Someone recently asked me to write about what it was like when I first started. How I managed to juggle training with work, school, etc. Anyone that has ever made it anywhere in life has had to sacrifice and overcome more than you could ever imagine. I can't tell you how many excuses I hear from people about why they can't make it, whatever "it" is, or even start for that matter. For every excuse you have there's someone out there that has had the same excuse, and more, yet still overcame them and achieved their goals. People use their circumstances as a cop out on even trying. “I coulda done that if only...” But years from now, when you are sitting alone with your thoughts, you are going to be left with one question burning in your soul, what if? What if I didn't let these excuses keep me from going after it, what if I gave it everything I had no matter the cost, what if?
Fear and doubt is what kept me from going after my dreams of becoming a fighter. I was too old to start, too skinny, too much of a drunk, etc, etc. How would I ever make it? Even if I was able get over all of those other excuses I knew that I wouldn't be able to pay for the training that I would need. I knew that the fastest way to get into the ring would be to take private lessons, as opposed to the class, but there was no way I could afford it. Finally, I told myself that even if I had to I would take a lesson every week, or hell every month, and then take what I learned and work on it alone. Even if it took forever, I would make it. Fortunately my father agreed to help pay for my training as long as I remained sober, which was an enormous challenge on its own.
Now I was half way through getting my computer animation degree when I started training. A big part of me just wanted to drop out so that I would have more time for the gym but I knew that I would always regret it, I was also working at the time. Looking back I have no idea how I was able to juggle all of those things. I would get up at 4am, do my road work, sit ups and stuff, go to school for 4-8 hours, go to work for another six and then get to the gym about 6 night.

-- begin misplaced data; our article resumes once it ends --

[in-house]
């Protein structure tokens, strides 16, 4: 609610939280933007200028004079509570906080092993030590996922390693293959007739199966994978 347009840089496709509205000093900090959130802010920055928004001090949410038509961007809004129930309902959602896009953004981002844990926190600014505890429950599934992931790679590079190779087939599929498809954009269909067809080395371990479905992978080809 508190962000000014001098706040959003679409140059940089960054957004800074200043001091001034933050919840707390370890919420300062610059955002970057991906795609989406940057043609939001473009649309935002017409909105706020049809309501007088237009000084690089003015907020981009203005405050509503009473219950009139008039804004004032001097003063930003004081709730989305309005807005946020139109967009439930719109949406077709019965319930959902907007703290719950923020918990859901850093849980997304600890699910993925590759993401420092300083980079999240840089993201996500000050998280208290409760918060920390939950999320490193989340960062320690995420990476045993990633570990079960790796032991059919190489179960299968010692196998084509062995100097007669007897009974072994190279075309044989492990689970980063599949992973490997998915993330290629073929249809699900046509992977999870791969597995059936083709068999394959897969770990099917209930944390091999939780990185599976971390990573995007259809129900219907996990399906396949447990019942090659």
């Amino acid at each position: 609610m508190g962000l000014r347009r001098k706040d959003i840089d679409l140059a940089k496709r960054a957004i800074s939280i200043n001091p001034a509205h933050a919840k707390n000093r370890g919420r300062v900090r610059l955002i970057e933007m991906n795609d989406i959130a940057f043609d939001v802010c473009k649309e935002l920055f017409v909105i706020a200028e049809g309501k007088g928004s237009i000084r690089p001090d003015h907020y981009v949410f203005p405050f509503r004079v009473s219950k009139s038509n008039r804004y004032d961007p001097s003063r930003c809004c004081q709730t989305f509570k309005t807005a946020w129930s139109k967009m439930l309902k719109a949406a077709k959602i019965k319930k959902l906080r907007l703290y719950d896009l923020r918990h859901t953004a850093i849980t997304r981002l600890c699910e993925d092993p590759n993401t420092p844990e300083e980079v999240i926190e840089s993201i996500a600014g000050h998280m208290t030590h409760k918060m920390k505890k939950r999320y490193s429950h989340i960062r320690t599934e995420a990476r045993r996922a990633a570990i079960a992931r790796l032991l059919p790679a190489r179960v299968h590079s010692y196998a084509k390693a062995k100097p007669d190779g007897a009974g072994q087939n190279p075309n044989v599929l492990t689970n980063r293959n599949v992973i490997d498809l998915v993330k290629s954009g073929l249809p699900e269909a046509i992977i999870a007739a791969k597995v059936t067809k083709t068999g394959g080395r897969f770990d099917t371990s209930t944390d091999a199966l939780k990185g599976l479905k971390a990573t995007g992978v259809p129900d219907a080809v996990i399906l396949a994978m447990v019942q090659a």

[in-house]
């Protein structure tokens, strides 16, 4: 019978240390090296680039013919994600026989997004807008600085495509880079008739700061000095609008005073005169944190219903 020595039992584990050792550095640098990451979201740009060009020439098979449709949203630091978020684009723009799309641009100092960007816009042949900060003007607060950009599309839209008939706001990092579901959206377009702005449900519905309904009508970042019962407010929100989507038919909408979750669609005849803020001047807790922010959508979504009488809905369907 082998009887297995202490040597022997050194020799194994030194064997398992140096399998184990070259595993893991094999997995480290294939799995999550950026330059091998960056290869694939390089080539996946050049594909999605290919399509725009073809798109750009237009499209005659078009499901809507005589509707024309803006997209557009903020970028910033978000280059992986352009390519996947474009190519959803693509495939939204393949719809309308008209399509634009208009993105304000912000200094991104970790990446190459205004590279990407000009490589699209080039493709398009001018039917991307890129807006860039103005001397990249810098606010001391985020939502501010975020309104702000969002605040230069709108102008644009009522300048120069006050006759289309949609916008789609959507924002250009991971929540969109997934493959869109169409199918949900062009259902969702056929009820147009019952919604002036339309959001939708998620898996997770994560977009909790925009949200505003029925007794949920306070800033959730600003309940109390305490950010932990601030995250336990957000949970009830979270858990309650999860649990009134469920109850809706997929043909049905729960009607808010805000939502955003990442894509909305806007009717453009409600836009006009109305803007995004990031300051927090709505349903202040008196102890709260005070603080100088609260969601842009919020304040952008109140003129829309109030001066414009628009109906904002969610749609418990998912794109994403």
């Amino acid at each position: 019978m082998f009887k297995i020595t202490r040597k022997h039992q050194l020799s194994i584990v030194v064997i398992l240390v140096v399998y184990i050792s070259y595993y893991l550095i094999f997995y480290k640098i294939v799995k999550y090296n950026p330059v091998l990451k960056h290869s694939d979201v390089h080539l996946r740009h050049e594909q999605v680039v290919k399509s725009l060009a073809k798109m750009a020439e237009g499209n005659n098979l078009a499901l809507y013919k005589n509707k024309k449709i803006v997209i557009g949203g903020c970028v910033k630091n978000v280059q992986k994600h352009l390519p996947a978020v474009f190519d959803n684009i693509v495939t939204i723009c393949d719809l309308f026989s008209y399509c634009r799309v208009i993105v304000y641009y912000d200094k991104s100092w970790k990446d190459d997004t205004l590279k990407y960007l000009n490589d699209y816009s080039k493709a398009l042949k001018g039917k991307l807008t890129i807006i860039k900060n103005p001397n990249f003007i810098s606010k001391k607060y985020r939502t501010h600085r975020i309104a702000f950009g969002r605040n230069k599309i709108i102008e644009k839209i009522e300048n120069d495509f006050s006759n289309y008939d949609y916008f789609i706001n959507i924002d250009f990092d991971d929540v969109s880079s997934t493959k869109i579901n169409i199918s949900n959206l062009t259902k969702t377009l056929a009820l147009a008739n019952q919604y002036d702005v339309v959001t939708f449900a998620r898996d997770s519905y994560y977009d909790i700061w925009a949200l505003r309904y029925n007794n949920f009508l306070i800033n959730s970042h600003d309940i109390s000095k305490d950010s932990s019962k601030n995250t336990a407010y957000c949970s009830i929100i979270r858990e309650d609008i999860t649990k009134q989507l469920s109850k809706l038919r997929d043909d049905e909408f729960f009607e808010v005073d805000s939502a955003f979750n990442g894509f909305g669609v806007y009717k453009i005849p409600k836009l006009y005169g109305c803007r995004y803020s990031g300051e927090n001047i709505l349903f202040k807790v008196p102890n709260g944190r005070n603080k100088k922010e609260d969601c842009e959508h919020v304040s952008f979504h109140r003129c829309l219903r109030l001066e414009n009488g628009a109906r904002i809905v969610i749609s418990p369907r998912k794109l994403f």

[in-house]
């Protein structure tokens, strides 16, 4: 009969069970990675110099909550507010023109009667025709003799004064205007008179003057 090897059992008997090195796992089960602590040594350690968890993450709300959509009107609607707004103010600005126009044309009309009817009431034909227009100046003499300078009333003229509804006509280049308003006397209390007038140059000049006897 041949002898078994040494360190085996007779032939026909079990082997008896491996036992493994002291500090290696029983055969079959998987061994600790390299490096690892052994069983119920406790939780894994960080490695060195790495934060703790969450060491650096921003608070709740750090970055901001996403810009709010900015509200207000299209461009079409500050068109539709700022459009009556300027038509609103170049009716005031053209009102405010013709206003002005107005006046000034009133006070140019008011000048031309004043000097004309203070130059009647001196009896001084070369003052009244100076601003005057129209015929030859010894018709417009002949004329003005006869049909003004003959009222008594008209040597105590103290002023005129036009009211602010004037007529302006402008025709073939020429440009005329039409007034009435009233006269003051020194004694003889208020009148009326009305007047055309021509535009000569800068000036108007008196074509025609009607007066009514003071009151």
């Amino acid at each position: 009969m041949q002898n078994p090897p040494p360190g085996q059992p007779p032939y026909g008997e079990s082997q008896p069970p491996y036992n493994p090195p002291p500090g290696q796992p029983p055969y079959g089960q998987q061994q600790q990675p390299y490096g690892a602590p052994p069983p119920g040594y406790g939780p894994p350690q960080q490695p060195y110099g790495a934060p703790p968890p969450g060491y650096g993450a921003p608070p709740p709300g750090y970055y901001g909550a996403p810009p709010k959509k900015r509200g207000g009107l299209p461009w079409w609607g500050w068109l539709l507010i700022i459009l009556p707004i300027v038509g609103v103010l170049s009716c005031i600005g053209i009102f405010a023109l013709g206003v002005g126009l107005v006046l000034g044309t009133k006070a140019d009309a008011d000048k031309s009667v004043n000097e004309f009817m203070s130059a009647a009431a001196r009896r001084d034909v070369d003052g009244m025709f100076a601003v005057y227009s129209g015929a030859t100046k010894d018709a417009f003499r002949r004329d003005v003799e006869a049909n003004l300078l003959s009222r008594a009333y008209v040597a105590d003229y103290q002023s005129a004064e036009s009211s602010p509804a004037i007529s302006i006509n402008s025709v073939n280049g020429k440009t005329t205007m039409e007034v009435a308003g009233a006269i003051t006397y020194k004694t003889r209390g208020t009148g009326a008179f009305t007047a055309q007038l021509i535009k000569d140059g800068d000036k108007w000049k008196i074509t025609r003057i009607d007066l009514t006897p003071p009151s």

Once I graduated from school I thought things would get a lot easier. Well I definitely had more time to train but things were far from easier. Around the time of my graduation my father basically cut me off and disappeared. Not only was I left without a job, as I had been working for him, I was also left without a home. My brother and I had been sharing a house at the time but now that we were both out of work we had no way to afford the rent. I had no idea what I was going to do. Fortunately, my brother had a friend who he rented a room from and luckily had some extra space where I could keep most of my belongings, but I still had nowhere to live. All I cared about was being able to train so as long as I could do that then I was happy. There were a few rooms upstairs above the gym where people would often stay when they would fly in for camps. I use the term 'room' very loosely as it was more like a big closet. One of the other trainers lived there as well. I asked Master Toddy if it would be ok for me to stay there for awhile until I figured out what I was going to do, as I basically had no other options. He said I could clean the gym and teach the morning class as my rent. I happily agreed.
I could go into a million stories about living at the gym, all the struggles and tough times those were but I'll leave that for another day, you get the point.
I knew that no matter how tough you have it, or think you have it, there will always been someone out there who has it tougher and still finds a way to make it. Your excuses mean nothing! If you truly want something then you are going to have to prove it. No amount of obstacles should ever stand in your way. They are just there to test your level of commitment. All or nothing is the only way to accomplish your goals.
Stop feeling sorry for yourself, stop with your excuses, get up off your ass and do something about it!
“Face your fears, live your dreams”-Kevin Ross